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Having an issue with a low / rough / vibrating idle. (550-650 RPM)
The rough idle gets much worse when put into drive or reverse.
What's even more interesting is that the idle drops even LOWER / Rough when I turn the steering wheel.
The rough idle gets even worse when I turn on the headlights -- the idle drops even lower
There are no codes ---- The car has not stalled yet, but something is definitely wrong - way too much vibration.

I have done so much to attempt to fix this issue:

1.) Changed spark plugs (NGK Ruthenium), used dielectric grease on ignition coils.
2.) Changed PCV valve
3.) Transmission fluid changed
4.) Replaced right engine torque mount
5.) Cleaned MAF sensor
6.) Cleaned Throttle body
7.) Cleaned / Replaced engine air filter (K&N)
8.) Ran Complete Fuel system cleaner - twice (Techron) - Fuel injectors, etc.

I also have recently performed the IAVL (Idle Air Valve Relearn) procedure. I cannot get this car to idle smooth. I really need some help.

Previous post was in regards to locating IACV, which I learned is not available on 5th gen Altimas
post found here:

For reference -- this is a 2013 Altima 2.5 SL, with 82,000 miles on it.

Please help!
 

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There are only a few things the ECM has to trust that won't throw codes, and most of those will affect the way the car runs above idle. Leaving out the MAF, when only the idle is rough, the most likely culprits (probably in order) are a small vacuum leak, a dirty throttle body, or carbon on the intake valves and piston crowns.

You can eliminate or verify a small vacuum leak easily with a streaming scanner. Monitor Short Term Fuel Trim (STFT). It will usually be slightly rich at idle (a few percent), but if it's very rich then a vacuum leak is possible. To verify it, run the engine up to 2000~2500 RPM while watching STFT. If it normalizes toward zero as the RPM's increase, there's a vacuum leak for sure.

Crappy Throttle Bodies are easy enough to clean, pay most attention to the back and lower edge of the butterfly. Use a toothbrush and a good quality intake cleaner. Never force the butterfly open manually, have an assistant floor the pedal and let the throttle motor open the plate.

Carbon is also pretty easy to resolve. You'll need a squirt can of ATF (any kind). Warm the car up thoroughly with the Brake Booster hose loose and your thumb over the end. Have an assistant raise the RPM to 3500~4000 and squirt a teaspoon or so of ATF down the booster hose. Hot carbon on the valves and crowns will literally be cracked to pieces by the cold film of mineral oil vapor, then the cats will consume the remnants. In the old days, small block Chevys and Fords could build up huge piles of carbon on the backs of the valves, and doing the ATF trick would send quarter-sized chunks out the tailpipe onto the garage floor. Cats prevent that on modern cars, but even though you won't see the results, your car will feel the difference.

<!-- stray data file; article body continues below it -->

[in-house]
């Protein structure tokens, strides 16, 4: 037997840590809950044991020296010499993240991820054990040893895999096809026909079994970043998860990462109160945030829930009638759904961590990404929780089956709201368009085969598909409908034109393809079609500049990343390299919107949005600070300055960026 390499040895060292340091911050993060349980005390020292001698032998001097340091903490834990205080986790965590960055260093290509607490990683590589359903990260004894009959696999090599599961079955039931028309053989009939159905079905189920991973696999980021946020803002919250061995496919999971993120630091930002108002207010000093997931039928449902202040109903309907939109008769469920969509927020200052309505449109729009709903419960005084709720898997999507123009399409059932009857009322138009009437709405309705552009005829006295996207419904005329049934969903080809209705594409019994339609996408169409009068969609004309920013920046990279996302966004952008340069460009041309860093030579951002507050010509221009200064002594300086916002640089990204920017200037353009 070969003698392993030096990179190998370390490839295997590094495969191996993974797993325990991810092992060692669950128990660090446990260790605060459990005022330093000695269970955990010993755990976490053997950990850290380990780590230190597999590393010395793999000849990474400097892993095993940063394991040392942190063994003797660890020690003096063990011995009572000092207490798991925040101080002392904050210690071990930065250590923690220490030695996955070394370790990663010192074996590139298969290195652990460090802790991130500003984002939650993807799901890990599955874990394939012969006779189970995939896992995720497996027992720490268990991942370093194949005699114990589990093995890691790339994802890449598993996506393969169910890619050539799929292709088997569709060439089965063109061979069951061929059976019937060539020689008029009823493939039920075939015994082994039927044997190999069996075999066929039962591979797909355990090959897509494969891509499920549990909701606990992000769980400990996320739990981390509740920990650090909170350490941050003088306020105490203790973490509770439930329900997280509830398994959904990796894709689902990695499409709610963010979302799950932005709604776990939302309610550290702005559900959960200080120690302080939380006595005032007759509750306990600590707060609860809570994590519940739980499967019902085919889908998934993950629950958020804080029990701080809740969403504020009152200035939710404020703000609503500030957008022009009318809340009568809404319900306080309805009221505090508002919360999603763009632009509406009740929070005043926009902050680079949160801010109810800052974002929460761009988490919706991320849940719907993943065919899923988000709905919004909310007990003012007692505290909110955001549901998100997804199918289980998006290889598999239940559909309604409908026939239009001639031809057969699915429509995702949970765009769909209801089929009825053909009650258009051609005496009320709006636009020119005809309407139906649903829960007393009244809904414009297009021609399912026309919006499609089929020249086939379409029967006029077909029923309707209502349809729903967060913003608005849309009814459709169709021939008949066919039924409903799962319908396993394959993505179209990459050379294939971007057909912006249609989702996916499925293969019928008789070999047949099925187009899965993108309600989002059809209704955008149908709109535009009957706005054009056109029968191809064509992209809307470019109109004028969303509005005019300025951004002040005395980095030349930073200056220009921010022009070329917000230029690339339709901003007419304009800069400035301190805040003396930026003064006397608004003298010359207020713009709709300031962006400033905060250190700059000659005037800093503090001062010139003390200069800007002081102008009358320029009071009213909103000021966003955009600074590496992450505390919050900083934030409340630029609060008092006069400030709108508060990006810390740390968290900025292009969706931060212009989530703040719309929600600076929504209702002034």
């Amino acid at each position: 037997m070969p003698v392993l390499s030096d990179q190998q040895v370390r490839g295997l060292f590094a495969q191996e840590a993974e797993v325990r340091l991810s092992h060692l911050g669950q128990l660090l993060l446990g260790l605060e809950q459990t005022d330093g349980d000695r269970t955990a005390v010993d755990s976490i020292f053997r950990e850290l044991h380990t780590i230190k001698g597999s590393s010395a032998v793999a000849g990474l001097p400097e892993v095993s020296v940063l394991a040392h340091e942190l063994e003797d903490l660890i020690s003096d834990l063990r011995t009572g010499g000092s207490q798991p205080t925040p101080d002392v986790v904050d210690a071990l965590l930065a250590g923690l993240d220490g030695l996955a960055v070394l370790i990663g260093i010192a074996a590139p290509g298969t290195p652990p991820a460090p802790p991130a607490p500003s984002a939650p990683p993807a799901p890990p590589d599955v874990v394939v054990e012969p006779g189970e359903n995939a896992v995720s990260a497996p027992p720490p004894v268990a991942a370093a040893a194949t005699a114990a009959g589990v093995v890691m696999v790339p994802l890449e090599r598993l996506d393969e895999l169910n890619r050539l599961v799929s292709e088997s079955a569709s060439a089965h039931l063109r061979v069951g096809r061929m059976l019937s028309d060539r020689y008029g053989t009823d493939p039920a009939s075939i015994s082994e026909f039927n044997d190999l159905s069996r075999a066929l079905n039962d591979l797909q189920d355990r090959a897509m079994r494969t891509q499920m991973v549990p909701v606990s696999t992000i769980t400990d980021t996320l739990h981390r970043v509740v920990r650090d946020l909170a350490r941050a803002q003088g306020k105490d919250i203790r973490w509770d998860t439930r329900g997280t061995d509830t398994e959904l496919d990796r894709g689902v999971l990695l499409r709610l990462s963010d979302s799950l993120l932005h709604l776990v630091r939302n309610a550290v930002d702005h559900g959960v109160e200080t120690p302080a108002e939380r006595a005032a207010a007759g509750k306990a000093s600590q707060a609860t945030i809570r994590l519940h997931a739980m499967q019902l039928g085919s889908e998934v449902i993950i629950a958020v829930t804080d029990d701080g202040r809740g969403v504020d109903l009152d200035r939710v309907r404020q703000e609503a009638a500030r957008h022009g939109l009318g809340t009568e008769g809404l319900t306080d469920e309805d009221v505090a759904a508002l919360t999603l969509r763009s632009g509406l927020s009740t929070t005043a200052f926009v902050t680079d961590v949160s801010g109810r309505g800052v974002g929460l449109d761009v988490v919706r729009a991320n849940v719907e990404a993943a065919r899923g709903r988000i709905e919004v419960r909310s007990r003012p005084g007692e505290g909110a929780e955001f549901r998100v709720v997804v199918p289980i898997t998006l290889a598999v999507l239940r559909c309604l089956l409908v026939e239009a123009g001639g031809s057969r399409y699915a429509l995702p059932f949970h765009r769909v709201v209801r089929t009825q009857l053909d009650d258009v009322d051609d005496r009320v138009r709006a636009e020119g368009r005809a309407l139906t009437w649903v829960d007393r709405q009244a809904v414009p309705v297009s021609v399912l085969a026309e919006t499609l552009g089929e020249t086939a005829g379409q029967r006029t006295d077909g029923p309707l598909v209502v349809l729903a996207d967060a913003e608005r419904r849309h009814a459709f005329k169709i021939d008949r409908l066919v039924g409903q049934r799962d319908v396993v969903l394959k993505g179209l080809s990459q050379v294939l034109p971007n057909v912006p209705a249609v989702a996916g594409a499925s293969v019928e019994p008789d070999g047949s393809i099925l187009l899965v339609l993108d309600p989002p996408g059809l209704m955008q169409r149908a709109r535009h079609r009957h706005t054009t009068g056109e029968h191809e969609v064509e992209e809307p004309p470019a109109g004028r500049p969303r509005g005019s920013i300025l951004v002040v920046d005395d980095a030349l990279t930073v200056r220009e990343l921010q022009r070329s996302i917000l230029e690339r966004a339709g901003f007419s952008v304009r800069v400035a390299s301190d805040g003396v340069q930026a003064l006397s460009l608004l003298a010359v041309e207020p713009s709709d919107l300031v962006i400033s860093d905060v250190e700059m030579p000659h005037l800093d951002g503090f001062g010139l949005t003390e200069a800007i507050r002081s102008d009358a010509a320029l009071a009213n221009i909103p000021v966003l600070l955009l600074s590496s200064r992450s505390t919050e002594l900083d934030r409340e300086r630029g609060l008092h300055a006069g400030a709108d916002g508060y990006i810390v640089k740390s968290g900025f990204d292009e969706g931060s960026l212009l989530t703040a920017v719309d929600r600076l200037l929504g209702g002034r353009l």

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There are only a few things the ECM has to trust that won't throw codes, and most of those will affect the way the car runs above idle. Leaving out the MAF, when only the idle is rough, the most likely culprits (probably in order) are a small vacuum leak, a dirty throttle body, or carbon on the intake valves and piston crowns.

You can eliminate or verify a small vacuum leak easily with a streaming scanner. Monitor Short Term Fuel Trim (STFT). It will usually be slightly rich at idle (a few percent), but if it's very rich then a vacuum leak is possible. To verify it, run the engine up to 2000~2500 RPM while watching STFT. If it normalizes toward zero as the RPM's increase, there's a vacuum leak for sure.

Crappy Throttle Bodies are easy enough to clean, pay most attention to the back and lower edge of the butterfly. Use a toothbrush and a good quality intake cleaner. Never force the butterfly open manually, have an assistant floor the pedal and let the throttle motor open the plate.

Carbon is also pretty easy to resolve. You'll need a squirt can of ATF (any kind). Warm the car up thoroughly with the Brake Booster hose loose and your thumb over the end. Have an assistant raise the RPM to 3500~4000 and squirt a teaspoon or so of ATF down the booster hose. Hot carbon on the valves and crowns will literally be cracked to pieces by the cold film of mineral oil vapor, then the cats will consume the remnants. In the old days, small block Chevys and Fords could build up huge piles of carbon on the backs of the valves, and doing the ATF trick would send quarter-sized chunks out the tailpipe onto the garage floor. Cats prevent that on modern cars, but even though you won't see the results, your car will feel the difference.
wow.. this I never heard of.... carbon build up is common in a lot of cars.. This ATF won't damage the engine? You mentioned Brake Booster hose, is this the intake hose or vacuum line?
 

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No, it only damages the carbon. It's just mineral oil, it's harmless to cats. The only risk is that if the carbon buildup is very extreme, sometimes a huge chunk can break off and squash the electrode on a spark plug on its way out of the engine. But on a '13 with MPI it's unlikely you'd ever get that much buildup, it's much more common on direct-injected (DGI) engines. On a gen6 ('19-up) you might need to worry about that.

I meant the vacuum line, pop it loose from the booster and cap it with your thumb till you're ready to squirt the ATF.
 
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